The first analyses of MV in North Atlantic SSTs [17, 37, 58] indicated the existence of variability on a time scale of 50–70 years, which we will refer to here as Atlantic Multidecadal Variability (AMV). Following Enfield et al. [16], an AMV index is calculated as the area average SST in the region [0\(^\circ \) N,60\(^\circ \) N] \(\times \) [80\(^\circ \) W,0\(^\circ \) E] which is subsequently 13-year low-pass filtered with a Butterworth filter. Figure 2a shows both the deseasonalized monthly values and the low-pass filtered index. Recent warm periods were from the 1930s to the 1960s and from 1995 up to present day, whereas during the 1970s to the mid-1990s the North Atlantic surface ocean was relatively cold.

Fig. 2
figure 2

a The area average of the detrended and deseasonalized North Atlantic SSTs (grey) and the 13-year low-pass-filtered AMV index, where 7 years are removed at each end to avoid filter edge effects (blue). b Regression map of the detrended HadISST historical SST fields onto the normalized AMV index. Purple dashed lines demarcate the areas of significant correlations at the 98% level and the black box outlines the index area

Because of the relatively short observational time series of the instrumental record (\(\sim \) 150 year of SST), it is difficult to extract a dominant pattern of multidecadal variability with much confidence. Kushnir [37], Kaplan et al. [33] and Delworth and Greatbatch [7] present a reconstruction of a pattern with a \(\sim \) 50-year period which shows a near standing signal in SST. This SST pattern is basin wide with the largest anomalies appearing south of Greenland. Figure 2b shows the global regression pattern of the detrended SST fields on the AMV index from the HadISST data set, indicating the characteristic horseshoe pattern with smaller anomalies near the subtropical North American coast. In regional patterns, there is a more pronounced negative SST anomaly near the coast of North America and a positive SST anomaly over the rest of the North Atlantic basin [37].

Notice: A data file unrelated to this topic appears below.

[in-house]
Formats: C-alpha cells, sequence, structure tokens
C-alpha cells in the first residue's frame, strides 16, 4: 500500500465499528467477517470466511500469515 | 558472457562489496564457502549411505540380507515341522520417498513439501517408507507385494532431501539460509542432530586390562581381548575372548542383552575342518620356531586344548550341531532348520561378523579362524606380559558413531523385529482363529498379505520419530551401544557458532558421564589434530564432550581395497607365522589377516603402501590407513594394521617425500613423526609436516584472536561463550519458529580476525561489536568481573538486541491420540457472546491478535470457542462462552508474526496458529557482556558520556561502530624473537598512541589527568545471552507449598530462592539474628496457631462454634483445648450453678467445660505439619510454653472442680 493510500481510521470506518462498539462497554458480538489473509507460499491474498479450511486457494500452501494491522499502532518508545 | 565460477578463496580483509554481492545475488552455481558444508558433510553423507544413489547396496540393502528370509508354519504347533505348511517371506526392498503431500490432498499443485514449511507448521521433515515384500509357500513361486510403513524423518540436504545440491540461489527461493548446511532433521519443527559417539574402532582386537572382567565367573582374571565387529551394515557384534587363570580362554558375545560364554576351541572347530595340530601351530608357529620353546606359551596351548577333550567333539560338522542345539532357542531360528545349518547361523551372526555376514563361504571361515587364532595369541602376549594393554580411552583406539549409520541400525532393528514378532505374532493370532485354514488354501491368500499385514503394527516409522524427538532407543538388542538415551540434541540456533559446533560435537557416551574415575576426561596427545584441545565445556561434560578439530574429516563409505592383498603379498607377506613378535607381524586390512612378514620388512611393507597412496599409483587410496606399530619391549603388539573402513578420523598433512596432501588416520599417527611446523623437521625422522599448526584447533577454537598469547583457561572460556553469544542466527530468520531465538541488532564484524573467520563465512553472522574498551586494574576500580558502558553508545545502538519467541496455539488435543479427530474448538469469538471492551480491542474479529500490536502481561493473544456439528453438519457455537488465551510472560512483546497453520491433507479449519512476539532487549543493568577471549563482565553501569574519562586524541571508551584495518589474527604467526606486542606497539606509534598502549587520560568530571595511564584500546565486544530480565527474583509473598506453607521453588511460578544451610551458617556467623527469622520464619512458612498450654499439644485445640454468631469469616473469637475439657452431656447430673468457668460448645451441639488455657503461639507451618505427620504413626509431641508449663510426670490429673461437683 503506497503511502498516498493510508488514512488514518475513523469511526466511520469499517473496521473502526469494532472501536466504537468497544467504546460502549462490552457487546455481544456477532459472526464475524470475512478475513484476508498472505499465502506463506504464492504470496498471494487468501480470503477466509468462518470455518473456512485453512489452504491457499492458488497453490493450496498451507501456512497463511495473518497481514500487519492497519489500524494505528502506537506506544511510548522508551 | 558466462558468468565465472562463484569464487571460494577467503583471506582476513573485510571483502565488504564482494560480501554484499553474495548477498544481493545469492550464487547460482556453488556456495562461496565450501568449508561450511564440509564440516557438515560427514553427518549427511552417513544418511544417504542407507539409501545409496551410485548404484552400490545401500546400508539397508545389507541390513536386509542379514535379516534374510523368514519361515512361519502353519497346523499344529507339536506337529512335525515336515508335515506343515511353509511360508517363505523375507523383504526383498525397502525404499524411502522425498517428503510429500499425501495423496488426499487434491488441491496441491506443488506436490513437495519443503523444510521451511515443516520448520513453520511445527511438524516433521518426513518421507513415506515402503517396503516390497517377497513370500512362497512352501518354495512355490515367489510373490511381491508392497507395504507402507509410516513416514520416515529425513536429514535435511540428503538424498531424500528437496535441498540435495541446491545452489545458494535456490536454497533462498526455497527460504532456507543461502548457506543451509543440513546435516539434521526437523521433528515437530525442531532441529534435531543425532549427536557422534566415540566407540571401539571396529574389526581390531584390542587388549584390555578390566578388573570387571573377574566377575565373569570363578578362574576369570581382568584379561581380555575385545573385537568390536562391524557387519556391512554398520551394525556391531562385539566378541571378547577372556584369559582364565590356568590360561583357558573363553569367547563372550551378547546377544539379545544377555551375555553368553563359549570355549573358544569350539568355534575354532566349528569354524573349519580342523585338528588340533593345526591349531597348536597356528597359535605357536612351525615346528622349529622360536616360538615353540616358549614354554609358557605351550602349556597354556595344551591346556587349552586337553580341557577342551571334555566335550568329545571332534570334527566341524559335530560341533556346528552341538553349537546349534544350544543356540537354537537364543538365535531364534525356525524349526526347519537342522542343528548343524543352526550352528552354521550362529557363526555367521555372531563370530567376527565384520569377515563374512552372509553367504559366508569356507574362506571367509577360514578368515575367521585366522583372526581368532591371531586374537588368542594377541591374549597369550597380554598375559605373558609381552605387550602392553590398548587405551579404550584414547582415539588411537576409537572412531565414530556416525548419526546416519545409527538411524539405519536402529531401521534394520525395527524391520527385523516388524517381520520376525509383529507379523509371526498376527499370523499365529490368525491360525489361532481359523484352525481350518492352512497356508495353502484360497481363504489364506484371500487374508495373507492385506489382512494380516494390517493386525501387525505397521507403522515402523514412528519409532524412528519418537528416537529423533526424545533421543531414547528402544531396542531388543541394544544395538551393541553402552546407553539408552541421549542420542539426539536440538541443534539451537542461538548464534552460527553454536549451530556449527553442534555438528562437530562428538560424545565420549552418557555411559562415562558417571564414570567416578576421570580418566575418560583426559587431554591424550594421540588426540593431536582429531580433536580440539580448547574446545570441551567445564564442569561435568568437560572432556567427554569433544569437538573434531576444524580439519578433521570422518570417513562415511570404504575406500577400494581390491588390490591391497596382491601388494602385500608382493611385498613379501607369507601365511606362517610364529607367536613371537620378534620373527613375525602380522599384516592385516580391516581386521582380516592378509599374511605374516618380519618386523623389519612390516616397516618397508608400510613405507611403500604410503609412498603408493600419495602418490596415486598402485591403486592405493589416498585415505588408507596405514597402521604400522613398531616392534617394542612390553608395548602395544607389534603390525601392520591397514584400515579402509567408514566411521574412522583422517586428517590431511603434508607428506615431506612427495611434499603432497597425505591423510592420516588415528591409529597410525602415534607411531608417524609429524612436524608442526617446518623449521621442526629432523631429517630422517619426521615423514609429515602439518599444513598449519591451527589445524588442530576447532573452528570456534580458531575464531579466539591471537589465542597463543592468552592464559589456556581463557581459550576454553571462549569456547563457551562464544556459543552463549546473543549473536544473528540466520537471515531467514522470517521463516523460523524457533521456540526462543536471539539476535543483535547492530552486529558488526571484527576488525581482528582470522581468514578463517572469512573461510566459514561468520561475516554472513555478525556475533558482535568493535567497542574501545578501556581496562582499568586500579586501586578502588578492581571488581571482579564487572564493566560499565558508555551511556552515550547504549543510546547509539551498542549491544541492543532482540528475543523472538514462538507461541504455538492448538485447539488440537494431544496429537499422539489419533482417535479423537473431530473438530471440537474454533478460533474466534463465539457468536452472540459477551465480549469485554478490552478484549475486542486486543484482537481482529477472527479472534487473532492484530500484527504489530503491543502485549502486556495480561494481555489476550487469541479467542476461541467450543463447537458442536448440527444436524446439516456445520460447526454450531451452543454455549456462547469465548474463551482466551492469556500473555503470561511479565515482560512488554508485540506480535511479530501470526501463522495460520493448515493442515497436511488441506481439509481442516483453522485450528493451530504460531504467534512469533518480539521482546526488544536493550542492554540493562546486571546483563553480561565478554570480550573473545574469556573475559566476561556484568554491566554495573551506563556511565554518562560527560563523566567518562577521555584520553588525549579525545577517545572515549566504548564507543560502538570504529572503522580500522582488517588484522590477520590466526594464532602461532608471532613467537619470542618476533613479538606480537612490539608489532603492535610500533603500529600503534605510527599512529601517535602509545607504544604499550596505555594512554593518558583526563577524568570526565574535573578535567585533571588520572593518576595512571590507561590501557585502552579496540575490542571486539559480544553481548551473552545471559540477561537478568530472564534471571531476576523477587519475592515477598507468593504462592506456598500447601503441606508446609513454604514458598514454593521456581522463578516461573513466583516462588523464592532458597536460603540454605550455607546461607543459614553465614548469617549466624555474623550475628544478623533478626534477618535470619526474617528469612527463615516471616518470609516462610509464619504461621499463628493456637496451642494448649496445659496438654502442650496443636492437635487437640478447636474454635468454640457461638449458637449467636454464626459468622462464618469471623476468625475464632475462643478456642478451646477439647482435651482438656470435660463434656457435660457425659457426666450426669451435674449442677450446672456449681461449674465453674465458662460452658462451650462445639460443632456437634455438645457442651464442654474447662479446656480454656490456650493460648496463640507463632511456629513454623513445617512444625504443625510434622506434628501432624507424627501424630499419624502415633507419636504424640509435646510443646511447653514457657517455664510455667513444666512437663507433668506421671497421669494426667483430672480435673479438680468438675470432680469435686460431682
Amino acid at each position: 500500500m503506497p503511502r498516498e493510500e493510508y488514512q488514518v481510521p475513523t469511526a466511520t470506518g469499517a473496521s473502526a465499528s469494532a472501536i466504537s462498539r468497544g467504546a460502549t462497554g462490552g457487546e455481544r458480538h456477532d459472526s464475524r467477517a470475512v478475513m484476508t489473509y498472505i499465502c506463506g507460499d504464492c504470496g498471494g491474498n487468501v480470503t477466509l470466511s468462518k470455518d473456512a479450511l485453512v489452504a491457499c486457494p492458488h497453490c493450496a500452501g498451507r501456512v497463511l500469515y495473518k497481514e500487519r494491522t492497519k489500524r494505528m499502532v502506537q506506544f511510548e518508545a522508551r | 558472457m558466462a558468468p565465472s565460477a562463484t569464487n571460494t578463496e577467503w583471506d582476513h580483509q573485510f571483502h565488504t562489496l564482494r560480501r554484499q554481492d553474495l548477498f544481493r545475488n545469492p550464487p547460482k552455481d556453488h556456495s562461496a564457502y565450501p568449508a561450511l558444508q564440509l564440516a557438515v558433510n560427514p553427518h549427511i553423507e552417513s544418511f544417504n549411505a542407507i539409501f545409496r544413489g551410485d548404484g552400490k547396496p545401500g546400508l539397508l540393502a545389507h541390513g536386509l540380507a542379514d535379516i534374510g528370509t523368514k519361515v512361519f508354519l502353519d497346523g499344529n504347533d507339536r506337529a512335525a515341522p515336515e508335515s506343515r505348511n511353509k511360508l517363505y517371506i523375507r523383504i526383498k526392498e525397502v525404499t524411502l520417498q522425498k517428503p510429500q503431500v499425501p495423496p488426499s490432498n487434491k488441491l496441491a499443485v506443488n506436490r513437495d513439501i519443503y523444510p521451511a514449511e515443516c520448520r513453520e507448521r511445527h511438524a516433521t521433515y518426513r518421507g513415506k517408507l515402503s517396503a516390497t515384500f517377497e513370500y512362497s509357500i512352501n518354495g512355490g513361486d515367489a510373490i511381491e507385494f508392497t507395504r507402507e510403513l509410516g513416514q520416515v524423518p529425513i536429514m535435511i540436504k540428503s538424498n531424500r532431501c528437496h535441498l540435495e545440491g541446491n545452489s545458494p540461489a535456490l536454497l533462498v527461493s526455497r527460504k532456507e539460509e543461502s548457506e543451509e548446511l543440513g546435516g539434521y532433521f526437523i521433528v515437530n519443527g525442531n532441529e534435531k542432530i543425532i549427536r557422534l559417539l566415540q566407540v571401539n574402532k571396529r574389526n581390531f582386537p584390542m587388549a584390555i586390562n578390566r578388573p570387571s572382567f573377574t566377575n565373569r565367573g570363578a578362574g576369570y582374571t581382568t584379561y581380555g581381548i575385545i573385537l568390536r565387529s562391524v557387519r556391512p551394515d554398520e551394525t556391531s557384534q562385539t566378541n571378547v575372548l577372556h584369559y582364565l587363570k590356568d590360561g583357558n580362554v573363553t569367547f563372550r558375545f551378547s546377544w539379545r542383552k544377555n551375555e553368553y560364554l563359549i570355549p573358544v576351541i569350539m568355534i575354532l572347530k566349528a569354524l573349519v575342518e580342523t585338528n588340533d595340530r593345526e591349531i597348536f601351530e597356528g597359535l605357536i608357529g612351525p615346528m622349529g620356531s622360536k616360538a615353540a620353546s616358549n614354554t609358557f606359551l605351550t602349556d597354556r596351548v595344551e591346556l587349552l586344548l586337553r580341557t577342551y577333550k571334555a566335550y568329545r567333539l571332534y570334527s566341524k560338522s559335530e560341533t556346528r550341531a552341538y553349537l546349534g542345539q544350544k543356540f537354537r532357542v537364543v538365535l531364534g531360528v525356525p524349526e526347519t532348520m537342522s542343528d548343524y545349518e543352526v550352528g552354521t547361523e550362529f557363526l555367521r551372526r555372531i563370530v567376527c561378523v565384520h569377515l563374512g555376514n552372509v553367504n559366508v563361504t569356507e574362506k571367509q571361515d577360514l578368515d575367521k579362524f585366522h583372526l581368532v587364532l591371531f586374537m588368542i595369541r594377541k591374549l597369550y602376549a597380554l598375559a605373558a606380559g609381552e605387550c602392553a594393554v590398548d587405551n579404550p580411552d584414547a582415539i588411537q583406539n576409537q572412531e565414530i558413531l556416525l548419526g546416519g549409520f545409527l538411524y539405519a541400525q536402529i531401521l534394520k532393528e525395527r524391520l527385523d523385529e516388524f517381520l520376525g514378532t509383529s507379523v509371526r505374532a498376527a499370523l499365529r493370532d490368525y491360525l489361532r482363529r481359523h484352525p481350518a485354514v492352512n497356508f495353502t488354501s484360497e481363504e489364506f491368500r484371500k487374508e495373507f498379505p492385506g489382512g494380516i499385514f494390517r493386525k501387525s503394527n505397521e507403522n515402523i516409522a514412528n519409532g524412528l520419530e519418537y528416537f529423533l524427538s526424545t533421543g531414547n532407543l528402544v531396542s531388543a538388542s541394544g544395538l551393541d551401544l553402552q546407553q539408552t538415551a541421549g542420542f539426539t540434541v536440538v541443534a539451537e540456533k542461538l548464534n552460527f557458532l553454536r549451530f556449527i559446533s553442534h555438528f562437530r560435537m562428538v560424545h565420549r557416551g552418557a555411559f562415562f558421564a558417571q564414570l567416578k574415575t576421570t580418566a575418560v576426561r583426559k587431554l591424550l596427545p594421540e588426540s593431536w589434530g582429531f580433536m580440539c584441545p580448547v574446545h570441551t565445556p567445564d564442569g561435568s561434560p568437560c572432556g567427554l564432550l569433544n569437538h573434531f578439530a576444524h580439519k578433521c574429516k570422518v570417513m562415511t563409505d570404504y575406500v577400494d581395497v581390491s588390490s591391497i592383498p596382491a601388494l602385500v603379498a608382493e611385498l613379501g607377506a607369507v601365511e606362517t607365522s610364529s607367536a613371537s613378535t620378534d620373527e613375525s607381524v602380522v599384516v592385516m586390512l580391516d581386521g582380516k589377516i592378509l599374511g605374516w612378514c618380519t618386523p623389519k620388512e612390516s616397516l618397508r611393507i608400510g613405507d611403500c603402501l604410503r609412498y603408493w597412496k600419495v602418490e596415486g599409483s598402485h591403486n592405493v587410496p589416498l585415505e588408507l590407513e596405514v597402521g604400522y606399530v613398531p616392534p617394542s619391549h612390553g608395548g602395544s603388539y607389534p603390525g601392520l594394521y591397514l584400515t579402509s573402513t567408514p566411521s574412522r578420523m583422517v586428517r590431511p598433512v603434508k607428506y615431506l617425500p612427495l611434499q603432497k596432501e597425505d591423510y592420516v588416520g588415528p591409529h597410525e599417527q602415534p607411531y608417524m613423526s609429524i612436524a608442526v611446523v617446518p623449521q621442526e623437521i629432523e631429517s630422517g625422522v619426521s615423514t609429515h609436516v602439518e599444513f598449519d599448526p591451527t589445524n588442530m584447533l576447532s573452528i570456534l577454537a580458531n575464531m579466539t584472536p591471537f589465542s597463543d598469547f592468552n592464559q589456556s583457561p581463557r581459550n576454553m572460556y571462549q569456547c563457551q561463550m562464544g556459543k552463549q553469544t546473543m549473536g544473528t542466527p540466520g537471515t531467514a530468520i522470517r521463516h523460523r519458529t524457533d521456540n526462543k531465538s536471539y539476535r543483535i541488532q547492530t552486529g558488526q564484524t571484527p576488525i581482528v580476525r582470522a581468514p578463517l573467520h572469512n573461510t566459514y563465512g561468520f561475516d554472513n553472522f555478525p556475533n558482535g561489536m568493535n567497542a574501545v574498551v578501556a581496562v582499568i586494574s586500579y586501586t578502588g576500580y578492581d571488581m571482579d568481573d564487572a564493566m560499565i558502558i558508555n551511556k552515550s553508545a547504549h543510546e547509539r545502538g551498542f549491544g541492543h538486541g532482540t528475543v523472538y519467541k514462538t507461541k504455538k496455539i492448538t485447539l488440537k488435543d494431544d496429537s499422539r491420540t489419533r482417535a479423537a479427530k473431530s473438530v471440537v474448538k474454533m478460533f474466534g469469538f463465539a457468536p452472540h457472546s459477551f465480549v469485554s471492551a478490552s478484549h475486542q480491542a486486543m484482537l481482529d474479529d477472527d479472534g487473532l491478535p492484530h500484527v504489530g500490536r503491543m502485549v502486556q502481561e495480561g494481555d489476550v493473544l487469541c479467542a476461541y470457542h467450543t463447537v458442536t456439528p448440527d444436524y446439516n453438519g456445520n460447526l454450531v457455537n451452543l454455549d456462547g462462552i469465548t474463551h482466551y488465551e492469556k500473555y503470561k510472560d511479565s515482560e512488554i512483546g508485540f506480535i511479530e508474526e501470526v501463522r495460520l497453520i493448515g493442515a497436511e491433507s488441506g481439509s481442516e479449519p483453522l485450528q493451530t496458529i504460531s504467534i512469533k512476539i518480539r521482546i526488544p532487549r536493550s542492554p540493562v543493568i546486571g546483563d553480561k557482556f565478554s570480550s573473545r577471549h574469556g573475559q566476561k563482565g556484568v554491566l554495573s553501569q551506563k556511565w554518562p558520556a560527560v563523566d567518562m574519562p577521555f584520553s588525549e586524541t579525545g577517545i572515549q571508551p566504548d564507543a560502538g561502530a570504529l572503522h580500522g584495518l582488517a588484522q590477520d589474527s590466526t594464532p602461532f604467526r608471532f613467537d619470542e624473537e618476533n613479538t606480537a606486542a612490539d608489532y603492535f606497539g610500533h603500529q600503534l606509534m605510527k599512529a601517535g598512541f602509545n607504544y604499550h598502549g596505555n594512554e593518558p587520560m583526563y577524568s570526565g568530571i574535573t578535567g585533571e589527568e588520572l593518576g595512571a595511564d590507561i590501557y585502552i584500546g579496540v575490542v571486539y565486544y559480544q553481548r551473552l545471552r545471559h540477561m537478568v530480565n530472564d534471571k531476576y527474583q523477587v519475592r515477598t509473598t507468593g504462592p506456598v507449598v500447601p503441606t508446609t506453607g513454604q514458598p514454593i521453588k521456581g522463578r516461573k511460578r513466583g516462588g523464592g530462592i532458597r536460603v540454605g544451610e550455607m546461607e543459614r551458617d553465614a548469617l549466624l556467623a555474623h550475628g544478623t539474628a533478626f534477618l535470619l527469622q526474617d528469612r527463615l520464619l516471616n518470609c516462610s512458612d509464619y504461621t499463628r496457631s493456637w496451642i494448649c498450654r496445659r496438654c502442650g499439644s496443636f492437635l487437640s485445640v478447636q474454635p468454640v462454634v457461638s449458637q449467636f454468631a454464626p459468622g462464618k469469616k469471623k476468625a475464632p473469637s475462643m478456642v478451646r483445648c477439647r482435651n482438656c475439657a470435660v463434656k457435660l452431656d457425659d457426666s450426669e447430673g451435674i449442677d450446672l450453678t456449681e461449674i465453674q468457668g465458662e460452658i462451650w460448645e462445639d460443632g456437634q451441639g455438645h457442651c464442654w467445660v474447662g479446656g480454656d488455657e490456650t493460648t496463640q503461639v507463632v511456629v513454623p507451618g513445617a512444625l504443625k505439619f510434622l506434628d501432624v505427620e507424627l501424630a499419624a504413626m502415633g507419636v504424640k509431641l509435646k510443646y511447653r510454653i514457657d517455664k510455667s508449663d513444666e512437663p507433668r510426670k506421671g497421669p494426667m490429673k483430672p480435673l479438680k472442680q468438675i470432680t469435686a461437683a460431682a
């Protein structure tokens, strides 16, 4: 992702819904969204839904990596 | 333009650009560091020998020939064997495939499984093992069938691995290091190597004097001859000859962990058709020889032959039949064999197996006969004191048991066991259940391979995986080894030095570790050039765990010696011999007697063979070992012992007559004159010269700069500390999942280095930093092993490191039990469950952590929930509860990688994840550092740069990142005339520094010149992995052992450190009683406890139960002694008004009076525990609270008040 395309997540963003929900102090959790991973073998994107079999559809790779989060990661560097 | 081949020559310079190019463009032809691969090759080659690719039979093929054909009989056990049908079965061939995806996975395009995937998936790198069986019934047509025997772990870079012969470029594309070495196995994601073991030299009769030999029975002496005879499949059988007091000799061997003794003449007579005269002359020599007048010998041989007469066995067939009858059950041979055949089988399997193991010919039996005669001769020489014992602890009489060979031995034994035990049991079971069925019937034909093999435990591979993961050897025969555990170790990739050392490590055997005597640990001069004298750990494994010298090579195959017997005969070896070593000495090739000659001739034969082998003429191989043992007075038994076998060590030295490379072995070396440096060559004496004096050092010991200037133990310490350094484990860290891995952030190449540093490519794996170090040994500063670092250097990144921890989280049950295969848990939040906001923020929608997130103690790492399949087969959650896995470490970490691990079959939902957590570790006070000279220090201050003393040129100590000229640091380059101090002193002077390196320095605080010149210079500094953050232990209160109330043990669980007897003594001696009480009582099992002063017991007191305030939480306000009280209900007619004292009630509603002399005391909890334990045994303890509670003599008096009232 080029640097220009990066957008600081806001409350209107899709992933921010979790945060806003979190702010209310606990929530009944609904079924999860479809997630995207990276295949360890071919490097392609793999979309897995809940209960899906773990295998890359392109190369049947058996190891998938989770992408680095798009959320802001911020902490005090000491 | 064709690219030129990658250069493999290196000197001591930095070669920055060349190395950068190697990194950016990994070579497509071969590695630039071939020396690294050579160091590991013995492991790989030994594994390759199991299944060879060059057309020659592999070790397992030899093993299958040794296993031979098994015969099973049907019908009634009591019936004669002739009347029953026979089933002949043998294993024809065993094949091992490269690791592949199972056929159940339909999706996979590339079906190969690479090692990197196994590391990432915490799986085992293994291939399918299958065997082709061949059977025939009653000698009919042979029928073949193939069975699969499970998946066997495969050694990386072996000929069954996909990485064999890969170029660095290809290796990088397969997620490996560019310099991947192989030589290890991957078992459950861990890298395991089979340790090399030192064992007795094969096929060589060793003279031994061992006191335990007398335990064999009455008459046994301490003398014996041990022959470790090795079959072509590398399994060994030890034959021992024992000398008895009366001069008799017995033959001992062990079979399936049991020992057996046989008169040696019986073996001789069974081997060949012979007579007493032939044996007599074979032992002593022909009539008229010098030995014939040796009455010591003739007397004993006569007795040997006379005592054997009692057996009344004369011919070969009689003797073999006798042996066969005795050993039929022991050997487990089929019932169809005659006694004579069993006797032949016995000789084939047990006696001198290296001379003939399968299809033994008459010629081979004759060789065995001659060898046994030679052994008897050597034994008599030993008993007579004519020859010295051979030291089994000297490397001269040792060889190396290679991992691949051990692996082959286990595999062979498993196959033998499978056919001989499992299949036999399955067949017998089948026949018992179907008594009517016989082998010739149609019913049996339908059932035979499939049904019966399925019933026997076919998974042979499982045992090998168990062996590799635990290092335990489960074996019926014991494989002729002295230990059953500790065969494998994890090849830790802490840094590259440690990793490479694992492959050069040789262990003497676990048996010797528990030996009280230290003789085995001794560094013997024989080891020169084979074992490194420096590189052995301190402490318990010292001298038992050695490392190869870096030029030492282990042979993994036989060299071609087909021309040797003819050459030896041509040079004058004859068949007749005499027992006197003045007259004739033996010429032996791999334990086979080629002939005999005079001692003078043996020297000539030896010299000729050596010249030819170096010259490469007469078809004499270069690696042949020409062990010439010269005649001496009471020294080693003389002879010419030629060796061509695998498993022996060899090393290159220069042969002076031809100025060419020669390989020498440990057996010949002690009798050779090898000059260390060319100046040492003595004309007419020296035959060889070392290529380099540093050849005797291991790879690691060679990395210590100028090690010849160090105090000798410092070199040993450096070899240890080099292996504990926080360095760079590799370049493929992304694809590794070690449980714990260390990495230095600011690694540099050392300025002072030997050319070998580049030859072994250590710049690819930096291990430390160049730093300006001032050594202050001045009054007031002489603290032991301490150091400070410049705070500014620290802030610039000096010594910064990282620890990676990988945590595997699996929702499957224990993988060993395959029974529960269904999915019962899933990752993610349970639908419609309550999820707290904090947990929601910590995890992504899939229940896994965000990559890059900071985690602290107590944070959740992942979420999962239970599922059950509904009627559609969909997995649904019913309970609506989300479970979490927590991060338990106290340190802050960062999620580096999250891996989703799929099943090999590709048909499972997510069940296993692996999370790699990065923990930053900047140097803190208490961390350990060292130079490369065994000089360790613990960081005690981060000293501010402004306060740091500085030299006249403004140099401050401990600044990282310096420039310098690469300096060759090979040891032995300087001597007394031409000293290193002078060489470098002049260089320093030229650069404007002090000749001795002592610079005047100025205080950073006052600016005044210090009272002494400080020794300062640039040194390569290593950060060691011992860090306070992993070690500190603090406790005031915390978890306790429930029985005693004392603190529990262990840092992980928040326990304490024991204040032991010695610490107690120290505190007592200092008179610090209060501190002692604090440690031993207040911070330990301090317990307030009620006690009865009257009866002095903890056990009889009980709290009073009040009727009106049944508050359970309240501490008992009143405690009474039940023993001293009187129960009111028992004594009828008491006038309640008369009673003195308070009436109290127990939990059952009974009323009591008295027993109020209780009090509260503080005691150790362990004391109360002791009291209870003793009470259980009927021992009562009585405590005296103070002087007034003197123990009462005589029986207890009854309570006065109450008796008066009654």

Low-frequency variability in the North Atlantic SST has been determined from proxy data stretching back at least 300 years [9], and within these data there is a statistically significant peak (above a red noise background) at about 50 years. Significant multidecadal peaks in the spectrum were, for example, found in Greenland ice-core data [4], where five overlapping records between the years 1303 and 1961, were available with annual resolution.

2.3 North Pacific

Mantua et al. [45] analyzed monthly mean SST data for the North Pacific (20–70\(^\circ \)N) and showed that the PC of the leading Empirical Orthogonal Function (EOF) displays MV. Subsequent analyses have indicated that the SST field has robust MV statistical modes, where the first EOF is usually referred to the Pacific Decadal Oscillation or the Pacific Multidecadal Variability (PMV). The second EOF is usually called the North Pacific Gyre Oscillation [13] and the PC also displays MV. The PMV index used here is the low-pass filtered first principal component of the Pacific SSTs north of 20\(^\circ \) N [45] and a plot of the this index from the detrended HadISST dataset [54] is provided in Fig. 3a.

Fig. 3
figure 3

a The first principal component of the detrended and deseasonalized Pacific SSTs north of 20\(^\circ \) N with unit standard deviation (grey) and the 13-year low-pass-filtered PMV index, where 7 years are removed at either end to avoid filter edge effects (blue). b Regression map of the detrended HadISST historical SST fields onto the normalized PMV index. Purple dashed lines demarcate the areas of significant correlations at the 98% level and the black box outlines the index area